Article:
Why should you underestimate your users?
There’s a great story in the preface of Site Reliability Engineering. Margaret Hamilton was the director of the Software Engineering Division of the MIT Instrumentation Laboratory. She was on loan to NASA to help them with their on-board flight software, in particular making sure it was reliable.
One day, she brought her young daughter to work. Well, her daughter found some of the buttons and switches on the control panel irresistible (as I myself would) and played with them. Doing so exposed a potentially catastrophic consequence. Running “P01” (a pre-launch operation) during flight wipes out the navigation data from the computer, preventing it from piloting the ship.
Obviously, that’s a big deal. Margaret thought they should add code to prevent this from happening.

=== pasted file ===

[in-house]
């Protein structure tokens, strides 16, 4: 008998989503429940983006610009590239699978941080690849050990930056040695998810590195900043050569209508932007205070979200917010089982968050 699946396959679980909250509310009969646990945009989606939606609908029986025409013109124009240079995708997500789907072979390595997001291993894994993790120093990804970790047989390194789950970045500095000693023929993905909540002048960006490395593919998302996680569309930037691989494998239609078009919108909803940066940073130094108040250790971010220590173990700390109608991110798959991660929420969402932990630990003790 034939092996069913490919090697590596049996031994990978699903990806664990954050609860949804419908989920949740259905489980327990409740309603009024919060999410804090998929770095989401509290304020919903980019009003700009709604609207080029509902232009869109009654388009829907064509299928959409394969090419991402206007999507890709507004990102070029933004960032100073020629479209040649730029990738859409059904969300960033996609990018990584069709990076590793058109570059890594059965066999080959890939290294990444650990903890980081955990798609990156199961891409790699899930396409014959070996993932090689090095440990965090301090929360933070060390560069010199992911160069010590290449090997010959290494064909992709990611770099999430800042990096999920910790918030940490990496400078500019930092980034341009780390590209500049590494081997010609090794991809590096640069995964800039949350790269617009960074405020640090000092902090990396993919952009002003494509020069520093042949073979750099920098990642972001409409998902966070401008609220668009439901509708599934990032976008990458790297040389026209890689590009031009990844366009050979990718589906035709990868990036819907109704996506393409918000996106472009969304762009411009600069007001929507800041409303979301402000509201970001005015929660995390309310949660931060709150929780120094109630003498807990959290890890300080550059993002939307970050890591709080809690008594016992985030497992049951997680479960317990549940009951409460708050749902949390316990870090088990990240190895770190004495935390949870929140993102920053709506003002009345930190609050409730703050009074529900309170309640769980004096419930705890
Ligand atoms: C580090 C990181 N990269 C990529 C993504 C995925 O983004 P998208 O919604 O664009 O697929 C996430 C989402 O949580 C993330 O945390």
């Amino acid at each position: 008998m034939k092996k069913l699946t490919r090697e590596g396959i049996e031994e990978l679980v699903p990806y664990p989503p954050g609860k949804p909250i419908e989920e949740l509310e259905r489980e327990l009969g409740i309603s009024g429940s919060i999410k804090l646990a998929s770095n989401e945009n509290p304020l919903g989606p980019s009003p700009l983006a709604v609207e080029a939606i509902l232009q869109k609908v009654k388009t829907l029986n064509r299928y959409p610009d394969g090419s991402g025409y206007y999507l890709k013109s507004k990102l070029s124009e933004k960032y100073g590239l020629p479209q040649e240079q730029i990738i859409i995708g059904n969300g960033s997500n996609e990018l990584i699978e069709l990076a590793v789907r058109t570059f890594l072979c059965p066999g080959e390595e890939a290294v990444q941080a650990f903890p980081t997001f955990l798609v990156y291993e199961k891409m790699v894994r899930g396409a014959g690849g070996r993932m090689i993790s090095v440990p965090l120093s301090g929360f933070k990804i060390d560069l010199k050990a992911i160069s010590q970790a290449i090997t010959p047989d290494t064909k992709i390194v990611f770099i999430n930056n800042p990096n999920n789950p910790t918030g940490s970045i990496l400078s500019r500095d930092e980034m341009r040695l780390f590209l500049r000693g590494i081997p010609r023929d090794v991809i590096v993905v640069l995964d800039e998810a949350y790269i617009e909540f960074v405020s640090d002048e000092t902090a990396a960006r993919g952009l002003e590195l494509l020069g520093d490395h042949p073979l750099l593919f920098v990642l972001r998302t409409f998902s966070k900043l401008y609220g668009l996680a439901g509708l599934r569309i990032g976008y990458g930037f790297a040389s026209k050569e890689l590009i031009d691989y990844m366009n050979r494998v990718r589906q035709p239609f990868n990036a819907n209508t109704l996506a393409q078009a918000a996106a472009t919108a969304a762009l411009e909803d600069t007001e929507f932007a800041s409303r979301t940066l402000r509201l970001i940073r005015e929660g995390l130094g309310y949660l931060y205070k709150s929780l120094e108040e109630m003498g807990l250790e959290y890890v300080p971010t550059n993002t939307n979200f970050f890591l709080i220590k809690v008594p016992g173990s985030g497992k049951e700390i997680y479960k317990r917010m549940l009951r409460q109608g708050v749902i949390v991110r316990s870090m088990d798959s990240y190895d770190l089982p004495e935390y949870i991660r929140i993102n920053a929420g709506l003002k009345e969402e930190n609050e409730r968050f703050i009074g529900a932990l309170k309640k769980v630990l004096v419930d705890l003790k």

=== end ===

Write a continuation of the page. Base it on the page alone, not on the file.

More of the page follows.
Management said there was no reason to. It’s run by astronauts, the best of the best and highly trained. They’re not going to do that.
OK, said Margaret, we’ll add a warning in the manual about this. Some were quite amused by that. Like if your car manual had a warning telling you not to put it park while driving 55mph.
Guess what happened during Apollo 8? Someone ran P01 during flight and wiped out the navigation data. Who would do that?! Not our astronauts! That must’ve been one of our monkey flights, right?
Nope. The person who did that was Jim Lovell. And right about now you’re asking yourself why that name sounds familiar. It’s because Jim Lovell is an absolute freaking legend of an astronaut whom you saw played by Tom Hanks in Apollo 13.
That Jim Lovell. Blew away the nav data. On Christmas day, no less!
Lucky for Jim, someone thought to put that possibility – and how to fix it – in the manual. And if you’re Jim Lovell, you don’t panic, you just fix it.
How many of your users are as well trained on your system as American astronauts? How many are Jim Lovell?